Reading: the only way to exercise and relax the mind at the same time.
But can books make us any happier once we've put them down?
According to Robert Rowland Smith, resident bibliotherapist at the School Of Life in Bloomsbury, London, they can.
Here are his suggestions for what to read to improve four key areas of your life.
1| Be a better lover
Ours is a culture obsessed with love. But usually the love is less about loving than being loved. That puts us in a passive state where we have to wait for the perfect person to come along. But Erich Fromm, the mid-20th-century philosopher, turns that assumption upside down. For him, we can make loving active (see his seminal work, The Art Of Loving). Also read Bert Hellinger’s Love’s Hidden Symmetry, which is full of wisdom.
2 | Be healthier
If you think real men don’t do yoga, think again. Pick up BKS Iyengar’s classic work, Light On Yoga, and you’ll see a man whose body, well into middle age and beyond, easily outdoes those of any of his younger, Western rivals. The book shows you how to do the poses and the benefits are huge – better sleep, better sex, better flexibility and a general sense of wellbeing. For a surreal alternative, try Franz Kafka’s Metamorphosis.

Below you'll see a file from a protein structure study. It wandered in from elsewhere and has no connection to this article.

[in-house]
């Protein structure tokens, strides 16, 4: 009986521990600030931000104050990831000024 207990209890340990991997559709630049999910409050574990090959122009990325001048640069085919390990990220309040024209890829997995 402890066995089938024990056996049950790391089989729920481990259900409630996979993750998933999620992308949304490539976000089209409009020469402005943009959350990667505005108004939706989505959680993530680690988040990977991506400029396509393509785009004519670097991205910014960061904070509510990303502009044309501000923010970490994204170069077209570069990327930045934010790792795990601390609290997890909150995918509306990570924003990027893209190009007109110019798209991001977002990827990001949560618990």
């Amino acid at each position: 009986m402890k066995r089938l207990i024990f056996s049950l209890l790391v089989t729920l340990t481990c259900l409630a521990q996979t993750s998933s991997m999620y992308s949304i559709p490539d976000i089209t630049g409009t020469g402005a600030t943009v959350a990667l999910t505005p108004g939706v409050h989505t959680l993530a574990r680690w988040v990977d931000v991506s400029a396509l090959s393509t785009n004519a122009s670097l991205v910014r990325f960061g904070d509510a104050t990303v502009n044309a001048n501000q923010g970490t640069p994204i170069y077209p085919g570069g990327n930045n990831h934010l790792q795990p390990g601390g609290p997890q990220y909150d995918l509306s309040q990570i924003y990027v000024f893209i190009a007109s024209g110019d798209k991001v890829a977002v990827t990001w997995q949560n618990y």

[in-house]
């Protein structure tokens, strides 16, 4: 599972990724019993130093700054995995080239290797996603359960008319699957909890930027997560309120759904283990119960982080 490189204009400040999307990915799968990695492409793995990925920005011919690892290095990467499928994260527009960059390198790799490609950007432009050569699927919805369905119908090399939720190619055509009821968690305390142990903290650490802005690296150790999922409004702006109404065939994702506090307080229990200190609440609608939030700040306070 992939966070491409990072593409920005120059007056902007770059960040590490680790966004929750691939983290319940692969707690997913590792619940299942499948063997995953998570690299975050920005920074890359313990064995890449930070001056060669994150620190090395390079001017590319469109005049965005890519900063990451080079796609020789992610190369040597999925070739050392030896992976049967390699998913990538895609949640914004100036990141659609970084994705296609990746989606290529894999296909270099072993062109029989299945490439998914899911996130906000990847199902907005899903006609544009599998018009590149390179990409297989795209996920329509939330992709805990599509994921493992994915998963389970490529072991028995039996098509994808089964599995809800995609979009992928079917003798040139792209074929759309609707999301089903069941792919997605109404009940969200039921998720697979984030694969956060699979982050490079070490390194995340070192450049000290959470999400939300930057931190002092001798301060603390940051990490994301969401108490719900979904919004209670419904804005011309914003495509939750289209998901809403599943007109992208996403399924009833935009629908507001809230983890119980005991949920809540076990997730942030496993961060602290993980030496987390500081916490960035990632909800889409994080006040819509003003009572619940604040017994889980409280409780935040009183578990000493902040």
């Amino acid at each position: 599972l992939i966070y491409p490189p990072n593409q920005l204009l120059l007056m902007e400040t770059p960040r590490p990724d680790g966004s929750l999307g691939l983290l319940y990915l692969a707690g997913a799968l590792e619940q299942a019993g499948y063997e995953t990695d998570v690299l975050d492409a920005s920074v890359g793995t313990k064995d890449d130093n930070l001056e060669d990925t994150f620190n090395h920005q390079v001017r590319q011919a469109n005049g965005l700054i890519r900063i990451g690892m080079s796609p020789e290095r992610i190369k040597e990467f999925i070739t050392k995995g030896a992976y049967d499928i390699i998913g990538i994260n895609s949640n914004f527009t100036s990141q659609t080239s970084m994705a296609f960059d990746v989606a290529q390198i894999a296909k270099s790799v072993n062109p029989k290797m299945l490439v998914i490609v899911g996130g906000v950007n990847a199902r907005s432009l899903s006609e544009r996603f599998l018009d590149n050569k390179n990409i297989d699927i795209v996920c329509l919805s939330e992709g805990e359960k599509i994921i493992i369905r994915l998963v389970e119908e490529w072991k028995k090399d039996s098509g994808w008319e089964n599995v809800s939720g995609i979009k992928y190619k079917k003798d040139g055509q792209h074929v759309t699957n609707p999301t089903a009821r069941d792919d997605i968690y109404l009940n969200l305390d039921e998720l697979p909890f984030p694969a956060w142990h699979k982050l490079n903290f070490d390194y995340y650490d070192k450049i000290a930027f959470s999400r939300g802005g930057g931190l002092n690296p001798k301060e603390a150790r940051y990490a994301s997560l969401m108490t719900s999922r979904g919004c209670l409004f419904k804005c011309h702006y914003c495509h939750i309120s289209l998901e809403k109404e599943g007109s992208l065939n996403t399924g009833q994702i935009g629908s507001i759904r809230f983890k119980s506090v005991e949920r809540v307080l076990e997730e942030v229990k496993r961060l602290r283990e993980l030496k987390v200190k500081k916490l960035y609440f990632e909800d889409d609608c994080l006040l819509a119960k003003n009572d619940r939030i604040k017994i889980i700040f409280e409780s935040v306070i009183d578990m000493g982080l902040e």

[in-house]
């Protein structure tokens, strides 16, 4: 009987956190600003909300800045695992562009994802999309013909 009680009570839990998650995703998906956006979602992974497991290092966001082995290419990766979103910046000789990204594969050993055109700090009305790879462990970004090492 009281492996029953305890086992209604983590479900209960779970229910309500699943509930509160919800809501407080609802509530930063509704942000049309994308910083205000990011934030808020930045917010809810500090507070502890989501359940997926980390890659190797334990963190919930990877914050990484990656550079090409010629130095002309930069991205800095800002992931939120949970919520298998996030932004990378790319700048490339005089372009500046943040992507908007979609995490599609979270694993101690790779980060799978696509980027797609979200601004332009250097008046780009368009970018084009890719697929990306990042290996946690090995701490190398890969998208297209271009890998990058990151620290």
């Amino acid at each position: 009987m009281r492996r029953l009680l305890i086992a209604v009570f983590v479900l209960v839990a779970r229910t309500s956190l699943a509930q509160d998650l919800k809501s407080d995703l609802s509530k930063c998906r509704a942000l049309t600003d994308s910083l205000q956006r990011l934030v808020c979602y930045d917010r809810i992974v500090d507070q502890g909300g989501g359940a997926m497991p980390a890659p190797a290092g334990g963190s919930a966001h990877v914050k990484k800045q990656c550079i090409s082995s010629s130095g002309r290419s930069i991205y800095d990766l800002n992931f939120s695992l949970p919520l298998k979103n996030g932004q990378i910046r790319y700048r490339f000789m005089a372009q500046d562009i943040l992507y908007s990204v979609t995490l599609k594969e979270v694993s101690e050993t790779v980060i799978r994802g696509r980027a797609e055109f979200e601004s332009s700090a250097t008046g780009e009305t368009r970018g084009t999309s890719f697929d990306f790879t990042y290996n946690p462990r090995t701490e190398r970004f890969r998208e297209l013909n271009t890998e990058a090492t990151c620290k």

3 | Get more out of work
All too often, we moan about work, but for Hannah Arendt, mid-20th-century political theorist, it’s work that makes us human. Distinguishing work from labour – labour being the basic activity of keeping yourself alive, like an animal foraging or hunting for food – Arendt believes work allows us to find a higher purpose, to make a difference in the world. It’s all set out in her classic work, The Human Condition.
4 | Realise your ambitions
Ambition tends to be seen as the relentless drive to achieve a set goal. Unfortunately, being liked along the way is not an option. At least, this is what Machiavelli argues in The Prince. “It’s better to be feared than to be loved,” writes Machiavelli, reasoning that fear is more likely to shore up your position. Or, if you really want to become a modern-day superman, read the ultimate text on the subject – Nietzsche’s The Will To Power.